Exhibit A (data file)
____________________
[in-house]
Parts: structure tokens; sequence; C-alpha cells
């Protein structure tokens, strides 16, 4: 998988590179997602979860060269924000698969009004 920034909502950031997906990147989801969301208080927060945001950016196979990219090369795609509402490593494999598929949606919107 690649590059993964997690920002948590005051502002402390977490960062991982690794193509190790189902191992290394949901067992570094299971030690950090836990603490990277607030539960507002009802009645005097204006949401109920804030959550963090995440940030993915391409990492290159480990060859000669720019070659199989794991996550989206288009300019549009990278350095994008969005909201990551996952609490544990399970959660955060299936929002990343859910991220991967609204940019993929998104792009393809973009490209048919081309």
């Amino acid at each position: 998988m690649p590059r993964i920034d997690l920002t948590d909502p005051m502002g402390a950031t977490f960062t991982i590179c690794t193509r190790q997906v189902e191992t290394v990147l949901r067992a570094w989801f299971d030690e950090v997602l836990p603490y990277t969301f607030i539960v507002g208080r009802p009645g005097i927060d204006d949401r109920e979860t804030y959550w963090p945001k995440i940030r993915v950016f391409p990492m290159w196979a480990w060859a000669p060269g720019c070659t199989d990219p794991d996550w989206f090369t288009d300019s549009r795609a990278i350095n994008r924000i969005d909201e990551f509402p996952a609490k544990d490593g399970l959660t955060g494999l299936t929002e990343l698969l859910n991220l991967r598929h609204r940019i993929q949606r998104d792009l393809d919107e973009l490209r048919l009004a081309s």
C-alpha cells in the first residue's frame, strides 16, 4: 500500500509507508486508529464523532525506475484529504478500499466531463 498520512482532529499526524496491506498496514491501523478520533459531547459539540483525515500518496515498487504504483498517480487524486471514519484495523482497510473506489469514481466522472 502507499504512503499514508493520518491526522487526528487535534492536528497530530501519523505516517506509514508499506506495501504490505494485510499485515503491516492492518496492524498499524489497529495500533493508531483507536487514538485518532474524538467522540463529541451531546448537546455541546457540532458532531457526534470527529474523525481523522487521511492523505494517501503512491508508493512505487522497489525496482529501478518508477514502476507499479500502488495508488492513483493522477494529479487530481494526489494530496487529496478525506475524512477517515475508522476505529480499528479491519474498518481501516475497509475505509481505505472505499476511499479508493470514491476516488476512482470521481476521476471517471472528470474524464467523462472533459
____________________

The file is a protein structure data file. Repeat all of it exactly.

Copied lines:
[in-house]
Parts: structure tokens; sequence; C-alpha cells
């Protein structure tokens, strides 16, 4: 998988590179997602979860060269924000698969009004 920034909502950031997906990147989801969301208080927060945001950016196979990219090369795609509402490593494999598929949606919107 690649590059993964997690920002948590005051502002402390977490960062991982690794193509190790189902191992290394949901067992570094299971030690950090836990603490990277607030539960507002009802009645005097204006949401109920804030959550963090995440940030993915391409990492290159480990060859000669720019070659199989794991996550989206288009300019549009990278350095994008969005909201990551996952609490544990399970959660955060299936929002990343859910991220991967609204940019993929998104792009393809973009490209048919081309």
């Amino acid at each position: 998988m690649p590059r993964i920034d997690l920002t948590d909502p005051m502002g402390a950031t977490f960062t991982i590179c690794t193509r190790q997906v189902e191992t290394v990147l949901r067992a570094w989801f299971d030690e950090v997602l836990p603490y990277t969301f607030i539960v507002g208080r009802p009645g005097i927060d204006d949401r109920e979860t804030y959550w963090p945001k995440i940030r993915v950016f391409p990492m290159w196979a480990w060859a000669p060269g720019c070659t199989d990219p794991d996550w989206f090369t288009d300019s549009r795609a990278i350095n994008r924000i969005d909201e990551f509402p996952a609490k544990d490593g399970l959660t955060g494999l299936t929002e990343l698969l859910n991220l991967r598929h609204r940019i993929q949606r998104d792009l393809d919107e973009l490209r048919l009004a081309s």
C-alpha cells in the first residue's frame, strides 16, 4: 500500500509507508486508529464523532525506475484529504478500499466531463 498520512482532529499526524496491506498496514491501523478520533459531547459539540483525515500518496515498487504504483498517480487524486471514519484495523482497510473506489469514481466522472 502507499504512503499514508493520518491526522487526528487535534492536528497530530501519523505516517506509514508499506506495501504490505494485510499485515503491516492492518496492524498499524489497529495500533493508531483507536487514538485518532474524538467522540463529541451531546448537546455541546457540532458532531457526534470527529474523525481523522487521511492523505494517501503512491508508493512505487522497489525496482529501478518508477514502476507499479500502488495508488492513483493522477494529479487530481494526489494530496487529496478525506475524512477517515475508522476505529480499528479491519474498518481501516475497509475505509481505505472505499476511499479508493470514491476516488476512482470521481476521476471517471472528470474524464467523462472533459